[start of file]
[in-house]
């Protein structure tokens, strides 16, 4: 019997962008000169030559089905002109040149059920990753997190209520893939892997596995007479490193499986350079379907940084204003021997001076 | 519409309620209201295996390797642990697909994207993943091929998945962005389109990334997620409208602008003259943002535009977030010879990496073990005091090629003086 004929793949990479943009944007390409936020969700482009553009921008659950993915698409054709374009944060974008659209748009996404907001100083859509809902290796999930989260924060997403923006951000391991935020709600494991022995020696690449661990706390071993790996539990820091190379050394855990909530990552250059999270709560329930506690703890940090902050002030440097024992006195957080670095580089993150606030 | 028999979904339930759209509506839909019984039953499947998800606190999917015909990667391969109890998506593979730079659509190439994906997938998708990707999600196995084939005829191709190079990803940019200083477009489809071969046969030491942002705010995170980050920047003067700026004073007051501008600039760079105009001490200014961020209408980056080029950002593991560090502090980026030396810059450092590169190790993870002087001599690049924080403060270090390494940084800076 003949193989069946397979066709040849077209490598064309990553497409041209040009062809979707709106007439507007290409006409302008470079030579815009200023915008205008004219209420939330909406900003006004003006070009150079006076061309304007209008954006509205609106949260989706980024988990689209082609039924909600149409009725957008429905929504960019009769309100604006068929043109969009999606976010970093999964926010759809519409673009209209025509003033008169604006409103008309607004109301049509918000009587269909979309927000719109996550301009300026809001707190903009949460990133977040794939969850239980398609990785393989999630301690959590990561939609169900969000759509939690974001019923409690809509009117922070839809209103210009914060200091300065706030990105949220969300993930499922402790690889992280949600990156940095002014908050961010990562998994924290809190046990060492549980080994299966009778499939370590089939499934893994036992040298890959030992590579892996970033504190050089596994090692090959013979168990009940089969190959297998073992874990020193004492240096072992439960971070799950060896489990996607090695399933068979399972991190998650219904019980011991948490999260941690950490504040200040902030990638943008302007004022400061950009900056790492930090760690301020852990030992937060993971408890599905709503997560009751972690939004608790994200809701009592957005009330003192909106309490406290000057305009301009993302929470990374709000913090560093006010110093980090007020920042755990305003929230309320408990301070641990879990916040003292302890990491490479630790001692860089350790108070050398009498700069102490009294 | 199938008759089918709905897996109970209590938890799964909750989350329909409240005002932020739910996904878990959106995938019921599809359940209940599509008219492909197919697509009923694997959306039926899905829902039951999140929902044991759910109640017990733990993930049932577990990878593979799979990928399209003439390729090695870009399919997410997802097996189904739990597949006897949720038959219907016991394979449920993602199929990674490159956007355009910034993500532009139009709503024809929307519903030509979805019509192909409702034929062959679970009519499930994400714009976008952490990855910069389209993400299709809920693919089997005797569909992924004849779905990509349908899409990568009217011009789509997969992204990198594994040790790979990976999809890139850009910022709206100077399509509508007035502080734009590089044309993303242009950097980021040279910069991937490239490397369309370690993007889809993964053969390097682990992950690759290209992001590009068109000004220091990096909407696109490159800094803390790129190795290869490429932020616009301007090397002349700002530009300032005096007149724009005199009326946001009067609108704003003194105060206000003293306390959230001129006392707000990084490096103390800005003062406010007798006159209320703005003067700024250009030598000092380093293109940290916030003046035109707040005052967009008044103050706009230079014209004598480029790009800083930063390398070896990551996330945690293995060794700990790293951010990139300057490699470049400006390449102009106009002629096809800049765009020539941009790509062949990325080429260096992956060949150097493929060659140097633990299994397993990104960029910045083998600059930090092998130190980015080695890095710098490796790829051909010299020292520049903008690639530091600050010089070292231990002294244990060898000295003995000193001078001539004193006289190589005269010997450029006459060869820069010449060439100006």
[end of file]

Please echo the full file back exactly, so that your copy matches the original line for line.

[in-house]
């Protein structure tokens, strides 16, 4: 019997962008000169030559089905002109040149059920990753997190209520893939892997596995007479490193499986350079379907940084204003021997001076 | 519409309620209201295996390797642990697909994207993943091929998945962005389109990334997620409208602008003259943002535009977030010879990496073990005091090629003086 004929793949990479943009944007390409936020969700482009553009921008659950993915698409054709374009944060974008659209748009996404907001100083859509809902290796999930989260924060997403923006951000391991935020709600494991022995020696690449661990706390071993790996539990820091190379050394855990909530990552250059999270709560329930506690703890940090902050002030440097024992006195957080670095580089993150606030 | 028999979904339930759209509506839909019984039953499947998800606190999917015909990667391969109890998506593979730079659509190439994906997938998708990707999600196995084939005829191709190079990803940019200083477009489809071969046969030491942002705010995170980050920047003067700026004073007051501008600039760079105009001490200014961020209408980056080029950002593991560090502090980026030396810059450092590169190790993870002087001599690049924080403060270090390494940084800076 003949193989069946397979066709040849077209490598064309990553497409041209040009062809979707709106007439507007290409006409302008470079030579815009200023915008205008004219209420939330909406900003006004003006070009150079006076061309304007209008954006509205609106949260989706980024988990689209082609039924909600149409009725957008429905929504960019009769309100604006068929043109969009999606976010970093999964926010759809519409673009209209025509003033008169604006409103008309607004109301049509918000009587269909979309927000719109996550301009300026809001707190903009949460990133977040794939969850239980398609990785393989999630301690959590990561939609169900969000759509939690974001019923409690809509009117922070839809209103210009914060200091300065706030990105949220969300993930499922402790690889992280949600990156940095002014908050961010990562998994924290809190046990060492549980080994299966009778499939370590089939499934893994036992040298890959030992590579892996970033504190050089596994090692090959013979168990009940089969190959297998073992874990020193004492240096072992439960971070799950060896489990996607090695399933068979399972991190998650219904019980011991948490999260941690950490504040200040902030990638943008302007004022400061950009900056790492930090760690301020852990030992937060993971408890599905709503997560009751972690939004608790994200809701009592957005009330003192909106309490406290000057305009301009993302929470990374709000913090560093006010110093980090007020920042755990305003929230309320408990301070641990879990916040003292302890990491490479630790001692860089350790108070050398009498700069102490009294 | 199938008759089918709905897996109970209590938890799964909750989350329909409240005002932020739910996904878990959106995938019921599809359940209940599509008219492909197919697509009923694997959306039926899905829902039951999140929902044991759910109640017990733990993930049932577990990878593979799979990928399209003439390729090695870009399919997410997802097996189904739990597949006897949720038959219907016991394979449920993602199929990674490159956007355009910034993500532009139009709503024809929307519903030509979805019509192909409702034929062959679970009519499930994400714009976008952490990855910069389209993400299709809920693919089997005797569909992924004849779905990509349908899409990568009217011009789509997969992204990198594994040790790979990976999809890139850009910022709206100077399509509508007035502080734009590089044309993303242009950097980021040279910069991937490239490397369309370690993007889809993964053969390097682990992950690759290209992001590009068109000004220091990096909407696109490159800094803390790129190795290869490429932020616009301007090397002349700002530009300032005096007149724009005199009326946001009067609108704003003194105060206000003293306390959230001129006392707000990084490096103390800005003062406010007798006159209320703005003067700024250009030598000092380093293109940290916030003046035109707040005052967009008044103050706009230079014209004598480029790009800083930063390398070896990551996330945690293995060794700990790293951010990139300057490699470049400006390449102009106009002629096809800049765009020539941009790509062949990325080429260096992956060949150097493929060659140097633990299994397993990104960029910045083998600059930090092998130190980015080695890095710098490796790829051909010299020292520049903008690639530091600050010089070292231990002294244990060898000295003995000193001078001539004193006289190589005269010997450029006459060869820069010449060439100006």